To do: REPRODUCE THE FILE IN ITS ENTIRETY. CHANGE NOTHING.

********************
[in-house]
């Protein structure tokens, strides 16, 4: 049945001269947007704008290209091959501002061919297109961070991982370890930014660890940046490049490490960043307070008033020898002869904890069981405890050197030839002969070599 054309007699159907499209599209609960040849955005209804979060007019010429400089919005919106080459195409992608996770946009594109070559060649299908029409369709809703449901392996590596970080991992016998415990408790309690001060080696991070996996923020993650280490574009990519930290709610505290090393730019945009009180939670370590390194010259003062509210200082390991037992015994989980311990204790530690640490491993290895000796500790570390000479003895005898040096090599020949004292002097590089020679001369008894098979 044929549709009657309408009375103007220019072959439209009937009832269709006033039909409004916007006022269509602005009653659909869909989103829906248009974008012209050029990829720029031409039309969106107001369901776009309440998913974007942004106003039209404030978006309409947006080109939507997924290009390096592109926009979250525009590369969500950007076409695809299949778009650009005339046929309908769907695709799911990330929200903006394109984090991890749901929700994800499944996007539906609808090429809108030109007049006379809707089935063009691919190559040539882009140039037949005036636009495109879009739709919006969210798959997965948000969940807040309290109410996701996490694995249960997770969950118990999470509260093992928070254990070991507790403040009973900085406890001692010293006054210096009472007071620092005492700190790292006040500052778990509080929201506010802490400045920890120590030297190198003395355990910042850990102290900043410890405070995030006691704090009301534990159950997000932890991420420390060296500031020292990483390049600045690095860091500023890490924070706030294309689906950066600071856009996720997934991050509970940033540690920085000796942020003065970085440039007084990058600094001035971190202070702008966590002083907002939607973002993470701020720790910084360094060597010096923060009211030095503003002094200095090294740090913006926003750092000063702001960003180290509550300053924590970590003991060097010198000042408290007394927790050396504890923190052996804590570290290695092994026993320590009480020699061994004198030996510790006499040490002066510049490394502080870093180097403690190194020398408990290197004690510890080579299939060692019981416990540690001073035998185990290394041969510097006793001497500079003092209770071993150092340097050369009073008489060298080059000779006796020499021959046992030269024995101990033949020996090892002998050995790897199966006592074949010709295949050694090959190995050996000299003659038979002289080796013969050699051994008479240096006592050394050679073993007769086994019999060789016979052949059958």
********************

[in-house]
């Protein structure tokens, strides 16, 4: 049945001269947007704008290209091959501002061919297109961070991982370890930014660890940046490049490490960043307070008033020898002869904890069981405890050197030839002969070599 054309007699159907499209599209609960040849955005209804979060007019010429400089919005919106080459195409992608996770946009594109070559060649299908029409369709809703449901392996590596970080991992016998415990408790309690001060080696991070996996923020993650280490574009990519930290709610505290090393730019945009009180939670370590390194010259003062509210200082390991037992015994989980311990204790530690640490491993290895000796500790570390000479003895005898040096090599020949004292002097590089020679001369008894098979 044929549709009657309408009375103007220019072959439209009937009832269709006033039909409004916007006022269509602005009653659909869909989103829906248009974008012209050029990829720029031409039309969106107001369901776009309440998913974007942004106003039209404030978006309409947006080109939507997924290009390096592109926009979250525009590369969500950007076409695809299949778009650009005339046929309908769907695709799911990330929200903006394109984090991890749901929700994800499944996007539906609808090429809108030109007049006379809707089935063009691919190559040539882009140039037949005036636009495109879009739709919006969210798959997965948000969940807040309290109410996701996490694995249960997770969950118990999470509260093992928070254990070991507790403040009973900085406890001692010293006054210096009472007071620092005492700190790292006040500052778990509080929201506010802490400045920890120590030297190198003395355990910042850990102290900043410890405070995030006691704090009301534990159950997000932890991420420390060296500031020292990483390049600045690095860091500023890490924070706030294309689906950066600071856009996720997934991050509970940033540690920085000796942020003065970085440039007084990058600094001035971190202070702008966590002083907002939607973002993470701020720790910084360094060597010096923060009211030095503003002094200095090294740090913006926003750092000063702001960003180290509550300053924590970590003991060097010198000042408290007394927790050396504890923190052996804590570290290695092994026993320590009480020699061994004198030996510790006499040490002066510049490394502080870093180097403690190194020398408990290197004690510890080579299939060692019981416990540690001073035998185990290394041969510097006793001497500079003092209770071993150092340097050369009073008489060298080059000779006796020499021959046992030269024995101990033949020996090892002998050995790897199966006592074949010709295949050694090959190995050996000299003659038979002289080796013969050699051994008479240096006592050394050679073993007769086994019999060789016979052949059958």